A new Italian restaurant has hit River North — and it’s from Hogsalt Hospitality. When owner Brendan Sodikoff tried to go Japanese, the resulting restaurant, Radio Anago, was not a hit, garnering a memorably negative zero-star review from our own Jeff Ruby. Radio Anago closed in May and has been replaced with Ciccio Mio, an Italian spot with lots of pastas and classic dishes, like chicken parm, lasagna Bolognese, and shrimp scampi. Cocktails are similarly classic, but fun, like a shaved ice drink doused with three types of amaro.

Writing in Eater Chicago, Honey Butter Fried Chicken co-owners Josh Kulp and Christine Cikowski have penned an editorial calling for the elimination of the tipped minimum wage. For those that don’t know, the tipped minimum wage is a special, much lower minimum wage for workers who receive tips, a structure that shifts the cost of restaurant labor from restaurant owners onto diners and, inevitably, makes their wages unpredictable. Cikowski and Kulp lay out the issue, eventually calling on the City Council to enact a $15 minimum wage for all, including tipped workers. They’ve also put their money where their mouths are — Honey Butter Fried Chicken does not use the tipped minimum wage.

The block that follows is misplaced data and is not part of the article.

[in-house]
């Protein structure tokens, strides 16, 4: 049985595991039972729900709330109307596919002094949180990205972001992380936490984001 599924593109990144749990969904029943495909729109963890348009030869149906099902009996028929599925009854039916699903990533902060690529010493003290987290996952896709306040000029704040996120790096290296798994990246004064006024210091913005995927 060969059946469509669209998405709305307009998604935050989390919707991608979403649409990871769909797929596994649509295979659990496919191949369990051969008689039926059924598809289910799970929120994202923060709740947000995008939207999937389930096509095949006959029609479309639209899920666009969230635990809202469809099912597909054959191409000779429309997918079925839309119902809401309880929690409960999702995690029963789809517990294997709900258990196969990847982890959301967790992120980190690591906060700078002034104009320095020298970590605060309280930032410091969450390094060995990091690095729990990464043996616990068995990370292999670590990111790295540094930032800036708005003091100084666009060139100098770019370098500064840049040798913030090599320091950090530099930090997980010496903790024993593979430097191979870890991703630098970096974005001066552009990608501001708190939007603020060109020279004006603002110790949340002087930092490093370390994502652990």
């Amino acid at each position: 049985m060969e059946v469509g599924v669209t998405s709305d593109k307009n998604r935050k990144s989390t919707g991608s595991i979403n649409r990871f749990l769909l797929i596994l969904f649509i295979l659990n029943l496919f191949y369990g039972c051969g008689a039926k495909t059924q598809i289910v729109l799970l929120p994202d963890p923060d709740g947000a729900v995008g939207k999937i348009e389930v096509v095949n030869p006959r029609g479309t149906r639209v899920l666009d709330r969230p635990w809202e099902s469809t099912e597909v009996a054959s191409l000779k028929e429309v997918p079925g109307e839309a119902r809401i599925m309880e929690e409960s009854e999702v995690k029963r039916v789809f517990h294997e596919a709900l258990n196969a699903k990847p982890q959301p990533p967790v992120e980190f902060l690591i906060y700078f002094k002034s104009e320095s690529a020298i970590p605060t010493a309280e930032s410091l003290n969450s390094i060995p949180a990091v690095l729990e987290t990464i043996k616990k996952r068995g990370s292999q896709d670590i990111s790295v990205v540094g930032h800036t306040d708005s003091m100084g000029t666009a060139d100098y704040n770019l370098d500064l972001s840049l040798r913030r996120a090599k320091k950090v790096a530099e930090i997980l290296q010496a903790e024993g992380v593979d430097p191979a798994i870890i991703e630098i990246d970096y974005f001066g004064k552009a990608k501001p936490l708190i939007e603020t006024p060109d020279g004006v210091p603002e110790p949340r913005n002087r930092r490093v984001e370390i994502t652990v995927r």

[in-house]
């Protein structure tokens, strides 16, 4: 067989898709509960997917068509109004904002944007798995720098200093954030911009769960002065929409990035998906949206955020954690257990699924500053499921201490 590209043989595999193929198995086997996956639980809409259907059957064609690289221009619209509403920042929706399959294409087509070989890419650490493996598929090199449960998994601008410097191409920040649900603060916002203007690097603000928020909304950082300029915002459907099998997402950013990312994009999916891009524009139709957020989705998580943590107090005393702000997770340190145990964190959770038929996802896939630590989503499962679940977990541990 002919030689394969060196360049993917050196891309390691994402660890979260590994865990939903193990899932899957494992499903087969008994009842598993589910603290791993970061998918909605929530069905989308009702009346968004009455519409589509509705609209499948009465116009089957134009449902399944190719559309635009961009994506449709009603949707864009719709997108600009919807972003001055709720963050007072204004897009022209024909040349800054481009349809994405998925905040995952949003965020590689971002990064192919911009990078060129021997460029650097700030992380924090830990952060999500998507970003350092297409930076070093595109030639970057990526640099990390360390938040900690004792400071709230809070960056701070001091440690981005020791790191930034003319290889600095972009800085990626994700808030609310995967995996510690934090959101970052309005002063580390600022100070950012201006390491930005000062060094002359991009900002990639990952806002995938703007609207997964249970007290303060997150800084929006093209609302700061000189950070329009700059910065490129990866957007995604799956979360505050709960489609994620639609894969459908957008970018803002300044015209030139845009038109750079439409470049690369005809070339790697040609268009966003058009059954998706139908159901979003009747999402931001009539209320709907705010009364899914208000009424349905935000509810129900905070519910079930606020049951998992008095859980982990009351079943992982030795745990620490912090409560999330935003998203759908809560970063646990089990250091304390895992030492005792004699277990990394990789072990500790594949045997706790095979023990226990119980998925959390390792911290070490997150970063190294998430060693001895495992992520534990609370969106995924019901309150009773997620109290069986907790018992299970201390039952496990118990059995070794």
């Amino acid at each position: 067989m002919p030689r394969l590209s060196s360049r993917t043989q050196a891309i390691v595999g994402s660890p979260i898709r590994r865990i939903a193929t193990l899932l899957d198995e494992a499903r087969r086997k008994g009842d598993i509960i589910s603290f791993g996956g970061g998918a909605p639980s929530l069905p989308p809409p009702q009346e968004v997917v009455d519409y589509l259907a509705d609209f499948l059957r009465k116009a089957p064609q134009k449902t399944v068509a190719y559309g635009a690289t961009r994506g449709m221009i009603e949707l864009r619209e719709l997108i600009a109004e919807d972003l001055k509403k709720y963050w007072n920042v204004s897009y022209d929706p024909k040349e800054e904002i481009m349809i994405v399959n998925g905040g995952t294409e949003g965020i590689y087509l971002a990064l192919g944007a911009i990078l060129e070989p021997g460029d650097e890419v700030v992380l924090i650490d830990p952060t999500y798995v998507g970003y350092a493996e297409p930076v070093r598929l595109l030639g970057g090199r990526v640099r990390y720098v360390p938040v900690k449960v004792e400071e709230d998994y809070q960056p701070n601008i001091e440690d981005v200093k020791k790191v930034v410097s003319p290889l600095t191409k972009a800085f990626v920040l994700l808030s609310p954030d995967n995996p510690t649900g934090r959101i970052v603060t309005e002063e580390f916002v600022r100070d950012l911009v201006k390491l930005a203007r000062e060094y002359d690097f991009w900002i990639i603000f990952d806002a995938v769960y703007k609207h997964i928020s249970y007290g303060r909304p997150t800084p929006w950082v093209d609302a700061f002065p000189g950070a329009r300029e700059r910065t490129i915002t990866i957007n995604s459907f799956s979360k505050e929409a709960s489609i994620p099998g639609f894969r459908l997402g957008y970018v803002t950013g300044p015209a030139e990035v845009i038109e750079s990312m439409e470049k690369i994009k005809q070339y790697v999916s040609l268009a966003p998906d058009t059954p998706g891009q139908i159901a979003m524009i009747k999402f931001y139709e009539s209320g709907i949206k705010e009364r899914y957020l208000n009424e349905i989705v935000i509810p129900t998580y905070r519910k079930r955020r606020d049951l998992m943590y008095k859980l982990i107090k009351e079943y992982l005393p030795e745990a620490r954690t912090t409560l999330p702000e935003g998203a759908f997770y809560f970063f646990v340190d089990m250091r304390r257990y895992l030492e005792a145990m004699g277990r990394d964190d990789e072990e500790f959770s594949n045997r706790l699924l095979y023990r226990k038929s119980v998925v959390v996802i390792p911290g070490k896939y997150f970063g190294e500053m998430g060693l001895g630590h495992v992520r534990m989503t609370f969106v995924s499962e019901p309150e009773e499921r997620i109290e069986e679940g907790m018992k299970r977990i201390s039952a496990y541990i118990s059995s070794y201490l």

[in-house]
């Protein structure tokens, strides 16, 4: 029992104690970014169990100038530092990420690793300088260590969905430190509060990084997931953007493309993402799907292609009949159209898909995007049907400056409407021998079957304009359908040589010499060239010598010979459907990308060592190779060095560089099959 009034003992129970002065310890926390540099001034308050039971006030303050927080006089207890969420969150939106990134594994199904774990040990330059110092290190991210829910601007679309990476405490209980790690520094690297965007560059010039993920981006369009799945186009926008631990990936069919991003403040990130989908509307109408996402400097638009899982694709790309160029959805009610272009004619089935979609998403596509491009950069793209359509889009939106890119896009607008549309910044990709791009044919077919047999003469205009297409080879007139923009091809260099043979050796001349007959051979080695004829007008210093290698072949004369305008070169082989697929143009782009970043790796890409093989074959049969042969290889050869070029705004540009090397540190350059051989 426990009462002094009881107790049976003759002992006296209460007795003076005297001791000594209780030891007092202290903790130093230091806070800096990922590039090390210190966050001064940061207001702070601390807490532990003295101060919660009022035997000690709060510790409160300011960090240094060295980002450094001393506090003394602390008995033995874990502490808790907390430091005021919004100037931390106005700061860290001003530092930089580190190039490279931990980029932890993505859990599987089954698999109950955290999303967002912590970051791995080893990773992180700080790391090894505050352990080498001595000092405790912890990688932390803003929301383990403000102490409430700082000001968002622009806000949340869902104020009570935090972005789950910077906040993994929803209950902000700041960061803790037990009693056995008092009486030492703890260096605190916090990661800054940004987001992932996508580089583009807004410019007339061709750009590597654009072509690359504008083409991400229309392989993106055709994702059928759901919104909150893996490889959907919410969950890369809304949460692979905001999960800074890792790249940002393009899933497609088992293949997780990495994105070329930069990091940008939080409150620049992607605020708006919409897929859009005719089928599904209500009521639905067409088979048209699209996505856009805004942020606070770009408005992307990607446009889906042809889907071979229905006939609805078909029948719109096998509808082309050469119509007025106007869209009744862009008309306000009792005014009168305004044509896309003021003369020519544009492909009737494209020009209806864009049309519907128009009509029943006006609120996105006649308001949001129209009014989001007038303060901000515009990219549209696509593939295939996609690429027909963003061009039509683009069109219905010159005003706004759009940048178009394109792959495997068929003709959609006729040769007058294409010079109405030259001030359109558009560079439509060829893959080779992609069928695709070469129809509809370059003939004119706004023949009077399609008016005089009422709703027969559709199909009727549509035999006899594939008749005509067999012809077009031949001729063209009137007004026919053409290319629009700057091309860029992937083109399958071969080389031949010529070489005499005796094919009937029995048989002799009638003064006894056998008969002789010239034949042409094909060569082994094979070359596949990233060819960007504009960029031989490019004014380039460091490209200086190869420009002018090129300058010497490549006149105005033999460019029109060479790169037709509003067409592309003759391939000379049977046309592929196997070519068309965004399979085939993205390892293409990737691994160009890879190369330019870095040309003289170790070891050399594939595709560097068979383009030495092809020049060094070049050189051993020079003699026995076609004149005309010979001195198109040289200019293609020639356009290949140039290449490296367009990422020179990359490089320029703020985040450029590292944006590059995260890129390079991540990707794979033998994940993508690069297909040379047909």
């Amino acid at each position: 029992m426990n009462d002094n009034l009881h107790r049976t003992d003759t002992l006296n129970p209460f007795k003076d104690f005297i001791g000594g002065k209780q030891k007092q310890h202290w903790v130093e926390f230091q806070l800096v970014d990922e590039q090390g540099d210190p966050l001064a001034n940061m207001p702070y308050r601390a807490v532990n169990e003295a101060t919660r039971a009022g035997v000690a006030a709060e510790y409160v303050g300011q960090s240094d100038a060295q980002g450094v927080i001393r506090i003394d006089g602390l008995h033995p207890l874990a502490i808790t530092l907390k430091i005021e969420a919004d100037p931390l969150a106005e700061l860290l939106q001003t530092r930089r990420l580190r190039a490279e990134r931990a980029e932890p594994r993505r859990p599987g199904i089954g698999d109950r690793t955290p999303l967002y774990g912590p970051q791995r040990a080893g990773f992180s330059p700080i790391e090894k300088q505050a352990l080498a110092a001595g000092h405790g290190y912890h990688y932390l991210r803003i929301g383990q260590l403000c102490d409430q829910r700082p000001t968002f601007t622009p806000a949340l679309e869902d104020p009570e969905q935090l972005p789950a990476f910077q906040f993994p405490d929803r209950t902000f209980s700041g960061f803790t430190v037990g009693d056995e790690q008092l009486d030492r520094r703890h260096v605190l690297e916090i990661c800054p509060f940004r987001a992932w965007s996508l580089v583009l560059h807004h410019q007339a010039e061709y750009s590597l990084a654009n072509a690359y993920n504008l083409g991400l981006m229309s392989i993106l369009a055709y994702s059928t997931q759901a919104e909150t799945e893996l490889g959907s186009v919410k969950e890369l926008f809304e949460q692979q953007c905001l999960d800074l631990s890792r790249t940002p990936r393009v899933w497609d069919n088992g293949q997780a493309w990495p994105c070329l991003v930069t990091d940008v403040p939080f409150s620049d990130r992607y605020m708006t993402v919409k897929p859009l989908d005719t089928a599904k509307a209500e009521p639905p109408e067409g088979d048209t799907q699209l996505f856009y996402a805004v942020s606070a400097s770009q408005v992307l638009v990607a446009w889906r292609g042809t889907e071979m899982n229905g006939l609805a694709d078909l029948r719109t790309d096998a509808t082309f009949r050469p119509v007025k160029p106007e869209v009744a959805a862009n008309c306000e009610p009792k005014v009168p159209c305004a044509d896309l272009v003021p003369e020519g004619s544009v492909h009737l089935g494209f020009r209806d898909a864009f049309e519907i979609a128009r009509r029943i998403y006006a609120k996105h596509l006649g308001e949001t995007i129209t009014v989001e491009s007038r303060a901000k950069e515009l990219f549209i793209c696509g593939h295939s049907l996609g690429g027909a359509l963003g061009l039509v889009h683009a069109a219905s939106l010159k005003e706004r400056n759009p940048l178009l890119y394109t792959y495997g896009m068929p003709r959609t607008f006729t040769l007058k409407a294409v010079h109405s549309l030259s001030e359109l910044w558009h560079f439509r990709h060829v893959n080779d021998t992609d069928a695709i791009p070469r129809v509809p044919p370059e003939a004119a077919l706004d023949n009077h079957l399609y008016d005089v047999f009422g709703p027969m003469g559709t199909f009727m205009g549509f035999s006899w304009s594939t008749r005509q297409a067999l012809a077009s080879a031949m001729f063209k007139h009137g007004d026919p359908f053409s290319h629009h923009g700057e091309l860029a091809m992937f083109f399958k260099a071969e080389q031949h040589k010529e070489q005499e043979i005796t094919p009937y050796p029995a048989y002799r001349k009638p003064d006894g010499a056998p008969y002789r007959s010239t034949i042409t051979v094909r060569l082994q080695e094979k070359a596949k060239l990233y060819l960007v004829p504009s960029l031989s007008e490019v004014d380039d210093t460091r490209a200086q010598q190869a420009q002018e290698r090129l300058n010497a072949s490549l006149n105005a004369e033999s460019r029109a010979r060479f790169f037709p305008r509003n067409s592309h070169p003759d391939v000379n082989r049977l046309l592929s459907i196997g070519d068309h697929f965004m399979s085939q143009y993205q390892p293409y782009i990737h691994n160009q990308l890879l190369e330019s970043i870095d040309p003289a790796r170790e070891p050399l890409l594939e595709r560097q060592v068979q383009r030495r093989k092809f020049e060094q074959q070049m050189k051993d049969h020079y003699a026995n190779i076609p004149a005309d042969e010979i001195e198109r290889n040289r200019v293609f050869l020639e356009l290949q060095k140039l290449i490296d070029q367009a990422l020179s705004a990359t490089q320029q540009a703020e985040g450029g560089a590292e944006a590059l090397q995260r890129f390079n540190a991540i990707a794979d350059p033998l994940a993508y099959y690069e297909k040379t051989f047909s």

Finally, the space that was (my dearly beloved) Intro will now house a new restaurant. Lettuce Entertain You is teaming up with the Alinea Group to bring back an iconic Chicago French restaurant: Ambria. It’s now going to be in the Belden-Stratford building that also houses Naoki and Mon Ami Gabi, and will open early next year.

Are you a fan of White Claw? It’s ok, you can admit it — I will, though I prefer the available-at-Costco version, Truly, more than ’Claw. There’s now a local alternative, and Josh Noel at the Tribune says it’s great. City Water, a hard seltzer made by Solemn Oath Brewing in Naperville, is now available at stores throughout the city. 

Speaking of Mr. Noel, if you’re a geek about the beer industry, you should really read a thread he posted on Twitter a few days ago. It’s about how Goose Island changed the way it markets its flagship Bourbon County Stout, and it’s an interesting glimpse into how a brand goes from local to national, and how the brand appears to have blackballed Chicago’s most prominent beer critic and expert. 

It’s a big week for beer news. If you haven’t heard by now, Founders Brewing is in the midst of a huge mess. A former employee sued them for racial discrimination, then the owner gave an absolutely bonkers deposition testimony in which he refused to confirm that he knew that employee was black (or, for that matter, that he knew Barack Obama or Michael Jordan are black). The fallout has been swift — many Chicago bars have stopped carrying Founders products, and they’ve closed their Detroit taproom.